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Sun-Times columnists share how they reported the King story

“Working the Story” is a video feature of the Chicago Sun-Times that explores how our reporters do their jobs.

In this edition, listen as Chicago Sun-Times editorial board member and columnist Mary Mitchell and urban affairs reporter and columnist Maudlyne Ihejirika hold a fascinating newsroom discussion about the emotions they felt as African-American reporters helping our audience understand the anger, grief and frustration felt on Chicago’s West Side upon learning of King’s assassination.

Ihejirika begins by talking about what Ruby Bridges and her iconic painting meant to the civil rights movement and Ihejirika’s decision to travel to Memphis, the place King died, earlier this year.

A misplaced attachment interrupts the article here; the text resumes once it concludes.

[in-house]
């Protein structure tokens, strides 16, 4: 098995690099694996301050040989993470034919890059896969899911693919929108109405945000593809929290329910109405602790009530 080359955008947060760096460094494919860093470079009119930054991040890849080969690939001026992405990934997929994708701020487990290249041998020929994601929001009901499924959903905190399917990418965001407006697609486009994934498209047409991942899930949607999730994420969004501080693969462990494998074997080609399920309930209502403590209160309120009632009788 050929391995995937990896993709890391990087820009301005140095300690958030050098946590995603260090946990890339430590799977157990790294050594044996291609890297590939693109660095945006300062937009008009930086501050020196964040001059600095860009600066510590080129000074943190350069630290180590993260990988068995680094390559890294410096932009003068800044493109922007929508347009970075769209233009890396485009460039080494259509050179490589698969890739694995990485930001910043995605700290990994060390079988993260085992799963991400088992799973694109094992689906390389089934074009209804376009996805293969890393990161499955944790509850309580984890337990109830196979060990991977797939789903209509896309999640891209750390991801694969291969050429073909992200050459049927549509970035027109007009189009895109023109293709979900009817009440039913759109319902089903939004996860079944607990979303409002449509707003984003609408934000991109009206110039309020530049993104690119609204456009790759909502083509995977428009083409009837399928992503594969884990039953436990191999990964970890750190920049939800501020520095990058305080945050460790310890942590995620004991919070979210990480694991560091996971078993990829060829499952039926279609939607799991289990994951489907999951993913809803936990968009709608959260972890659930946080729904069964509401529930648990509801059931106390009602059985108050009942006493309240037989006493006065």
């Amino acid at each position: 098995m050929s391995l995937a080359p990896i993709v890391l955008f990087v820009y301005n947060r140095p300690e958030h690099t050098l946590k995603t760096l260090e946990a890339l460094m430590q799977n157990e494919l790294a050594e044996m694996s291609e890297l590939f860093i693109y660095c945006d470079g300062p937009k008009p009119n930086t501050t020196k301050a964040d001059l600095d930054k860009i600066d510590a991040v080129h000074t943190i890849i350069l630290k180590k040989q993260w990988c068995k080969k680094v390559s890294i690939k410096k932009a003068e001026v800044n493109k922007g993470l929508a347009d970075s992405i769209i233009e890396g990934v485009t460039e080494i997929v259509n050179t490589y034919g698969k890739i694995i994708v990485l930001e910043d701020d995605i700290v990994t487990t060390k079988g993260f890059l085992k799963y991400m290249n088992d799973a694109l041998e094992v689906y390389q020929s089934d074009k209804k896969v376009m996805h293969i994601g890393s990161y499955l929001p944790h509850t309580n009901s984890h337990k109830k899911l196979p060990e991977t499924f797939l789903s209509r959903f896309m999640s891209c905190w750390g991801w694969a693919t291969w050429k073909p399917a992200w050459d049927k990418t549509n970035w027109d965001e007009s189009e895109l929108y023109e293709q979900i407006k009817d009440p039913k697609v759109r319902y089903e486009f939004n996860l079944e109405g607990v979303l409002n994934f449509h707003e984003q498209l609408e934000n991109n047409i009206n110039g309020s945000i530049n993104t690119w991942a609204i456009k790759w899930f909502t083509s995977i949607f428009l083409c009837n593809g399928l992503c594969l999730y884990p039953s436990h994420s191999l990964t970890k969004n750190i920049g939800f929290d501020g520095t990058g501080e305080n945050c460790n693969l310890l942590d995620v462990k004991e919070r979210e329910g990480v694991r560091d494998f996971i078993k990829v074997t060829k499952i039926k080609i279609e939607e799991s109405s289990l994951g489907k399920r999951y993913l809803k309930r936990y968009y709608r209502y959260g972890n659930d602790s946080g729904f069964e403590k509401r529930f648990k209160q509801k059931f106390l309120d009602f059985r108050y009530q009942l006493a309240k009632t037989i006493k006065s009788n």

Transcript of conversation

Mary Mitchell Chicago Sun-Times

Mary Mitchell. | Ashlee Rezin / Sun-Times

[00:00:01] MITCHELL: Welcome to The Chicago Sun-Times’ “Working the Story” — a video feature that takes you behind the scenes of what goes into putting together breaking news stories and features.

Joining me in the newsroom to talk about the Dr. Martin Luther King Jr.’s assassination 50 years later package is Maudlyne Ihejirika, author of the Chicago Chronicles column. Maudlyne, your column “Marking Memphis, Moving Forward” is called sort of a scene setter, but you had a column before that when you talked about the iconic Bridges story. Talk about that. Ruby Bridges story. Talk about that.

"The problem we all live with" - Norman Rockwell